If you are a foreign-born young person who would like to attend school in the United States below the college level, it may be possible for you obtain a U.S. student visa (F-1) to do so. However, depending on which school you wish to attend, this may require a good deal of research. And the school itself may cost you as much as college tuition.
If you are hoping to use a student visa to attend one of the many free public schools in the United States, you will probably have to make alternate plans. In the 1990s, Congress decided that the United States should not pay to educate people from other countries. It amended the immigration laws to provide that no student visa will be issued to a person wishing to attend a public elementary school (kindergarten through 8th grade) or a publicly funded adult education program.
The rules are slightly different for high schools (9th through 12th grade). You are allowed to attend a maximum of one year of public high school, but you will have to pay the local school district for the entire cost of your education for that year. The cost of a year in a U.S. high school depends on the local school district. You will have to contact the district directly. According to the National Center for Education Statistics, the average expenditure per student in U.S. elementary and secondary schools is $12,281 for the 2014–15 school year.
Some school districts are not able to calculate their costs. If you plan to attend school in one of these districts, you will not be allowed a student visa to the United States.
For a more thorough discussion of eligible schools, see the F-1 visa rules.
There is nothing to stop you from attending a private elementary or high school. However, their tuition which can be as high as U.S. college tuition. The school will need to have been recognized by the U.S. government as eligible to accept international students. Contact the schools you are interested in individually for details.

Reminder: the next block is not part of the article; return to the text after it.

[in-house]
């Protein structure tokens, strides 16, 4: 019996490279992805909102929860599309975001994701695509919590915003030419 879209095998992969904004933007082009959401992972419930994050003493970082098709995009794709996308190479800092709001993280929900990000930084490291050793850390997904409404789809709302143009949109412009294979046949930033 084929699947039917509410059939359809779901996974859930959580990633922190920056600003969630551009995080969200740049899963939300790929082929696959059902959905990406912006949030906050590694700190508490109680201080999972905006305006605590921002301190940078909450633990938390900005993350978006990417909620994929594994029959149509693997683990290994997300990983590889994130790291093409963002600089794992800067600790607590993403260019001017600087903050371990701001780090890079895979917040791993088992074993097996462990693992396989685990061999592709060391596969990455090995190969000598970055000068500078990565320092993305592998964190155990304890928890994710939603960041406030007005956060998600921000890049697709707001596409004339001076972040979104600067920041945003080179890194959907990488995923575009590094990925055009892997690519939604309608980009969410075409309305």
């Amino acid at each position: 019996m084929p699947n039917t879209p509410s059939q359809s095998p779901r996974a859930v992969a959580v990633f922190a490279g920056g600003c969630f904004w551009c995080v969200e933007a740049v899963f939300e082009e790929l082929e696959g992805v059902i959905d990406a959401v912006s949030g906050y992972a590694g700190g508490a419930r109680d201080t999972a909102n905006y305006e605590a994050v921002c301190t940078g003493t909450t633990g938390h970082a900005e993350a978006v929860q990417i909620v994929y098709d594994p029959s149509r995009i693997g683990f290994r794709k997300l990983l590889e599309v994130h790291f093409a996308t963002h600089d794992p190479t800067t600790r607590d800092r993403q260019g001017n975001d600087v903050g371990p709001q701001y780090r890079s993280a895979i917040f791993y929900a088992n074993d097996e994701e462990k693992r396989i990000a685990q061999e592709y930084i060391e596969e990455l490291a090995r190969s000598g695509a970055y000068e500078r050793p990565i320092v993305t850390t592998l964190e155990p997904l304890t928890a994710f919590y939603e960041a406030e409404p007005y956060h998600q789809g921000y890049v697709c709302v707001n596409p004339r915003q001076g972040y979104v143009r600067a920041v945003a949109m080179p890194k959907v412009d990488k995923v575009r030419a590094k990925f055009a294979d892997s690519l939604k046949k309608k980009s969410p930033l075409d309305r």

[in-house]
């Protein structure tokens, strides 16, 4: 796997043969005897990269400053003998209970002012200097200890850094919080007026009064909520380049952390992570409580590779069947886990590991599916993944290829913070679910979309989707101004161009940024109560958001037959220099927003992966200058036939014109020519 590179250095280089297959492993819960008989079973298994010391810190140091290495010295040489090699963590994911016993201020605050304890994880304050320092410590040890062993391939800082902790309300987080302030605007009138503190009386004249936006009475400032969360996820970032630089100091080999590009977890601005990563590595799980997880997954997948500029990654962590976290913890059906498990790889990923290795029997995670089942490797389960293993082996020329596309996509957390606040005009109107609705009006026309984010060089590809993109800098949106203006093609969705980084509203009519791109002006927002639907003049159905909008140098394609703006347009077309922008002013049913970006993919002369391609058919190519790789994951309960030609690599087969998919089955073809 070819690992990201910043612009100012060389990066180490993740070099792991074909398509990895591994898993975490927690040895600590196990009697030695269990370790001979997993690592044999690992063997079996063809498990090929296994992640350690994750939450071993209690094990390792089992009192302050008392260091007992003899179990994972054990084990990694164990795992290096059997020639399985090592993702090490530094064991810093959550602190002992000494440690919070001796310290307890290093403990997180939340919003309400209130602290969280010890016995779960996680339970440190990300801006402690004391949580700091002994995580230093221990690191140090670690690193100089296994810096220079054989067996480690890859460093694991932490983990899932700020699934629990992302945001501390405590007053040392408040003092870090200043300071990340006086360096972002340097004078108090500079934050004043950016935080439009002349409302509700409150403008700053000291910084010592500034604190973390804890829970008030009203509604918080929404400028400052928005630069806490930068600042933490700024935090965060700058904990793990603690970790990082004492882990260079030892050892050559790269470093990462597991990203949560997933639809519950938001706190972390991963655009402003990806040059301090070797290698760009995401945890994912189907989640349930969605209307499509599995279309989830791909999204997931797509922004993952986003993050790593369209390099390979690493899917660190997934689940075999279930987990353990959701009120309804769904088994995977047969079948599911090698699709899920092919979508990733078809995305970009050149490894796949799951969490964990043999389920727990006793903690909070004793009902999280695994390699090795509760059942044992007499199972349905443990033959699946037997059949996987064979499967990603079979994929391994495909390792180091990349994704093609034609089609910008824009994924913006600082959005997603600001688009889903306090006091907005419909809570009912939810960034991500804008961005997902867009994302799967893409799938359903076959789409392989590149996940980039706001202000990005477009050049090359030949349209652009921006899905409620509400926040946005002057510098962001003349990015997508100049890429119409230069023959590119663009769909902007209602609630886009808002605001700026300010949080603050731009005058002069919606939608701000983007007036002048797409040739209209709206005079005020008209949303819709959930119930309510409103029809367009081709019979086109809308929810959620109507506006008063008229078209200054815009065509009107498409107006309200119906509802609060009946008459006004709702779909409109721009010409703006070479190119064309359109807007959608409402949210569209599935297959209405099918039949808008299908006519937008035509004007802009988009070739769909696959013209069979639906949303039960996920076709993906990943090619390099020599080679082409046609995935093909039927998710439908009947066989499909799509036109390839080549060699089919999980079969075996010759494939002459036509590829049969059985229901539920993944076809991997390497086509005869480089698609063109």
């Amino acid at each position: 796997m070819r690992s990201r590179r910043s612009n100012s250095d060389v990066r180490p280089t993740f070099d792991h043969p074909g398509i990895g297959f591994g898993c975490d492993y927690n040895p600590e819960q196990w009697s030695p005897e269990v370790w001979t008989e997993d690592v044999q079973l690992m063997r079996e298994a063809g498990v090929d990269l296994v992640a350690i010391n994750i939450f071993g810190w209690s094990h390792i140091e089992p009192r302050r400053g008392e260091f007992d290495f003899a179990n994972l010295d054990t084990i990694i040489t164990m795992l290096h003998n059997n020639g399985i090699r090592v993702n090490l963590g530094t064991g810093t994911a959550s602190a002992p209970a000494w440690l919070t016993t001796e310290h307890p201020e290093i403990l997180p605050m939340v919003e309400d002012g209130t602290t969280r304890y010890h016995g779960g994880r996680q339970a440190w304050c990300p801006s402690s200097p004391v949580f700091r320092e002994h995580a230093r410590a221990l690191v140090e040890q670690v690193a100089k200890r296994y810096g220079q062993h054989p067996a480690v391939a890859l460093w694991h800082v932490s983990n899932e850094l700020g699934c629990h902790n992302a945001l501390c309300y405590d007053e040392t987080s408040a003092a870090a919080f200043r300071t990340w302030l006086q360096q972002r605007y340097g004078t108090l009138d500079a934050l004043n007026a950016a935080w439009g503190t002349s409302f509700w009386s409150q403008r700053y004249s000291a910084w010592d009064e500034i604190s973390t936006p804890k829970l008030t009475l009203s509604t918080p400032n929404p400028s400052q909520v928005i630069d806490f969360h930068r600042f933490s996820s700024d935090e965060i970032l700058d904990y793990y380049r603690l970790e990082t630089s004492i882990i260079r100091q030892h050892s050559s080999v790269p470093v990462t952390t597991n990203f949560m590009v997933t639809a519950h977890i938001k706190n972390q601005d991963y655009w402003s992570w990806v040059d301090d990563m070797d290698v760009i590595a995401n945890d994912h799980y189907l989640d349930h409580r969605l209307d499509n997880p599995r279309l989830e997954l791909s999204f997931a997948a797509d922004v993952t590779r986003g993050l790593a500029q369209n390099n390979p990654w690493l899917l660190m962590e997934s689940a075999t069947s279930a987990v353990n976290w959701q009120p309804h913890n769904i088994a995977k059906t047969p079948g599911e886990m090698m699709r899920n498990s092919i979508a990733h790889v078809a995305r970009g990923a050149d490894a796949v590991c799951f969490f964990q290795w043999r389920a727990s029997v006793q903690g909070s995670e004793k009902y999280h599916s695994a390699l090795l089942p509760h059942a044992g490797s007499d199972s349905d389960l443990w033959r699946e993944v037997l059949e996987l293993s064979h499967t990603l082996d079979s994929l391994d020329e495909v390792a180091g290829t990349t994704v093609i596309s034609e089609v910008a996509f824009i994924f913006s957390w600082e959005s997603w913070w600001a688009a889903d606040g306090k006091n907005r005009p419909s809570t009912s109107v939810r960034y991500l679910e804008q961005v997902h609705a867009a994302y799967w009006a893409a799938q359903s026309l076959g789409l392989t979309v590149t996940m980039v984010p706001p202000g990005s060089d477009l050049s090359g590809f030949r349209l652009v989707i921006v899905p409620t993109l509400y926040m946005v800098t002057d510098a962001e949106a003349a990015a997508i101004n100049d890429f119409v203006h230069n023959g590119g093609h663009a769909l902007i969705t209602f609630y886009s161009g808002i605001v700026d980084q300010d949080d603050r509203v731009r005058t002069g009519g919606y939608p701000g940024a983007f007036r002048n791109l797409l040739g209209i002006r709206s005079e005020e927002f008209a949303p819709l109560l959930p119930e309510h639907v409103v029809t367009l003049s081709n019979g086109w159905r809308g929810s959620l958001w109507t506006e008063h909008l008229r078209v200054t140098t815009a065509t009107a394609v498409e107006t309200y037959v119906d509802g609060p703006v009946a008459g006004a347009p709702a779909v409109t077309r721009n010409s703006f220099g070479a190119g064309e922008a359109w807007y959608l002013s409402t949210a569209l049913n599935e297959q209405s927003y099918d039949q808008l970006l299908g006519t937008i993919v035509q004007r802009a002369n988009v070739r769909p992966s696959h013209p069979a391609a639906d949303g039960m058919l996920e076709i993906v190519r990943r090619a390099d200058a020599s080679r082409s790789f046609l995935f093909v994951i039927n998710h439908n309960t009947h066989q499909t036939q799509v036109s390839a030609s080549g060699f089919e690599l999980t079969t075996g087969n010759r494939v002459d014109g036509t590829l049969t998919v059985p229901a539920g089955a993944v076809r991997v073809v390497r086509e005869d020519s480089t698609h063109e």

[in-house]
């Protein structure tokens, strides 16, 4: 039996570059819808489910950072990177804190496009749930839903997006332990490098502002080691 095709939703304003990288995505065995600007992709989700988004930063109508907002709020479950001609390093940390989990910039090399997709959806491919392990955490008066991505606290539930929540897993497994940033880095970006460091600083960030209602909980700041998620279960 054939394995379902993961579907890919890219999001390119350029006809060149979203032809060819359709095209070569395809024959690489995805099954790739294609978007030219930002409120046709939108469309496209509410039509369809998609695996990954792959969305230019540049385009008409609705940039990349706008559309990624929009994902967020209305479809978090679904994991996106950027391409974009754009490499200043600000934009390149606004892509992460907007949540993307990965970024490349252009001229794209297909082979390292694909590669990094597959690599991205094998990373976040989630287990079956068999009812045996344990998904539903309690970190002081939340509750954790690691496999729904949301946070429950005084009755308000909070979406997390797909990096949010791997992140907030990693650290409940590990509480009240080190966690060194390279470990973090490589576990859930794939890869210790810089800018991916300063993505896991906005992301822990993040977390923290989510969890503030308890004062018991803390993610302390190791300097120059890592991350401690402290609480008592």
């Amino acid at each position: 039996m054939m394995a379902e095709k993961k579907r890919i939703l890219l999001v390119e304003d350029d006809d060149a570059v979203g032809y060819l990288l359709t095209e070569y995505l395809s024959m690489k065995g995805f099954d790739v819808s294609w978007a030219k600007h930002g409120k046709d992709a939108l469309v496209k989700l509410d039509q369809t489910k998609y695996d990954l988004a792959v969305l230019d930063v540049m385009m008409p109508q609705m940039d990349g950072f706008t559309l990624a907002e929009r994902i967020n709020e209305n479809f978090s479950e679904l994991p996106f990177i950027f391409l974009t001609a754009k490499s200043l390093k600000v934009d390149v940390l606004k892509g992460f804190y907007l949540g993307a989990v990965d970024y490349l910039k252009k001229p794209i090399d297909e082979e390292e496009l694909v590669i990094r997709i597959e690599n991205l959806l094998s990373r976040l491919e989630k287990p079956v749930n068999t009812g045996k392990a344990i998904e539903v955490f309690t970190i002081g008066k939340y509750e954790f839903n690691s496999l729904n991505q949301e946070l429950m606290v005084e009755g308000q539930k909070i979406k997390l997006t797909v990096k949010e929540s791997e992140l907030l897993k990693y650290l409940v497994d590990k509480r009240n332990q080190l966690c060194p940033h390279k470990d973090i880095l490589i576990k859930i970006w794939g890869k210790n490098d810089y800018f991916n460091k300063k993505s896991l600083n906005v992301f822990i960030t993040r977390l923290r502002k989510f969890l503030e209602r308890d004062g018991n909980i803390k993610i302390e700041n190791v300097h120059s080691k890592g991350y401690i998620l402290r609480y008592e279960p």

You should also know that some immigrants are allowed to attend public schools, as well as undocumented children (whose rights are protected by the Supreme Court’s decision in Plyler v. Doe, 457 U.S. 202 (1982)). However, the point of the legislation described above is to prevent children who have the option of attending school in their home country from taking advantage of the U.S. school system.
Many temporary (nonimmigrant) visas to the United States, such as H-1Bs, L-1s, and other work visas, allow the parents to bring spouses and children to the U.S. with them. A child whose parent is in the U.S. on such a visa will be allowed to attend public school in the United States, for free.
For more information on becoming eligible and applying for an F-1 student visa to the United States, see the articles filed under Student Visas.